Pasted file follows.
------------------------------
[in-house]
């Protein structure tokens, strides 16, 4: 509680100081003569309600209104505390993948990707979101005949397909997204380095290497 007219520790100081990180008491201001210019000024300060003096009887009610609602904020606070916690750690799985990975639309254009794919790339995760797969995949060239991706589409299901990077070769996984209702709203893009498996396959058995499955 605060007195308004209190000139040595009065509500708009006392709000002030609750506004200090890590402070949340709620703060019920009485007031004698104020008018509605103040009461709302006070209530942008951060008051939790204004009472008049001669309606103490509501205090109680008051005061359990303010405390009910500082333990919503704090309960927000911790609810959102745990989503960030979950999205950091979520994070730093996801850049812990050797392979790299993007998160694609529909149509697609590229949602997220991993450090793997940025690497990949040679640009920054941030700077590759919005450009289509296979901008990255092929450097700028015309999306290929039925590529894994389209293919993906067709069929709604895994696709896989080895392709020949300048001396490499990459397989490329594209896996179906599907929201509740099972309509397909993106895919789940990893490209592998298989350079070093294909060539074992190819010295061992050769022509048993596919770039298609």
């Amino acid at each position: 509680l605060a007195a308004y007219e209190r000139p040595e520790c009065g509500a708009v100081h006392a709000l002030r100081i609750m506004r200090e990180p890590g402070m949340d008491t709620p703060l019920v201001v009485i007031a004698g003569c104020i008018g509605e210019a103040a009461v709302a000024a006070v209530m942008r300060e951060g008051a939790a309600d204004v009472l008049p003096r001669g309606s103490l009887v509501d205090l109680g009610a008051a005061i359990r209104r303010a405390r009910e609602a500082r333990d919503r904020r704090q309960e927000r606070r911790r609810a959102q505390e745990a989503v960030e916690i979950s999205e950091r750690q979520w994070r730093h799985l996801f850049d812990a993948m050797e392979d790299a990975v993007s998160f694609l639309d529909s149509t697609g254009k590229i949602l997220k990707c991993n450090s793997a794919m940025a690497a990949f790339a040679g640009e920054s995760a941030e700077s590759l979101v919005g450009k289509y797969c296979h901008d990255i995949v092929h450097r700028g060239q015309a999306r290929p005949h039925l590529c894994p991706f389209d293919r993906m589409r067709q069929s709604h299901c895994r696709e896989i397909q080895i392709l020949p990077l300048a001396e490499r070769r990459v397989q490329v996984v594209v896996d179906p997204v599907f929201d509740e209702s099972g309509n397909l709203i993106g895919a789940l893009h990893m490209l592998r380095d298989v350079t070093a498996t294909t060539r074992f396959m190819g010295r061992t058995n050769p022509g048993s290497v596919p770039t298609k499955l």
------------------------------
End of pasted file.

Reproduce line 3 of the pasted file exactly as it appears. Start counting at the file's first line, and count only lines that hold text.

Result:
């Amino acid at each position: 509680l605060a007195a308004y007219e209190r000139p040595e520790c009065g509500a708009v100081h006392a709000l002030r100081i609750m506004r200090e990180p890590g402070m949340d008491t709620p703060l019920v201001v009485i007031a004698g003569c104020i008018g509605e210019a103040a009461v709302a000024a006070v209530m942008r300060e951060g008051a939790a309600d204004v009472l008049p003096r001669g309606s103490l009887v509501d205090l109680g009610a008051a005061i359990r209104r303010a405390r009910e609602a500082r333990d919503r904020r704090q309960e927000r606070r911790r609810a959102q505390e745990a989503v960030e916690i979950s999205e950091r750690q979520w994070r730093h799985l996801f850049d812990a993948m050797e392979d790299a990975v993007s998160f694609l639309d529909s149509t697609g254009k590229i949602l997220k990707c991993n450090s793997a794919m940025a690497a990949f790339a040679g640009e920054s995760a941030e700077s590759l979101v919005g450009k289509y797969c296979h901008d990255i995949v092929h450097r700028g060239q015309a999306r290929p005949h039925l590529c894994p991706f389209d293919r993906m589409r067709q069929s709604h299901c895994r696709e896989i397909q080895i392709l020949p990077l300048a001396e490499r070769r990459v397989q490329v996984v594209v896996d179906p997204v599907f929201d509740e209702s099972g309509n397909l709203i993106g895919a789940l893009h990893m490209l592998r380095d298989v350079t070093a498996t294909t060539r074992f396959m190819g010295r061992t058995n050769p022509g048993s290497v596919p770039t298609k499955l």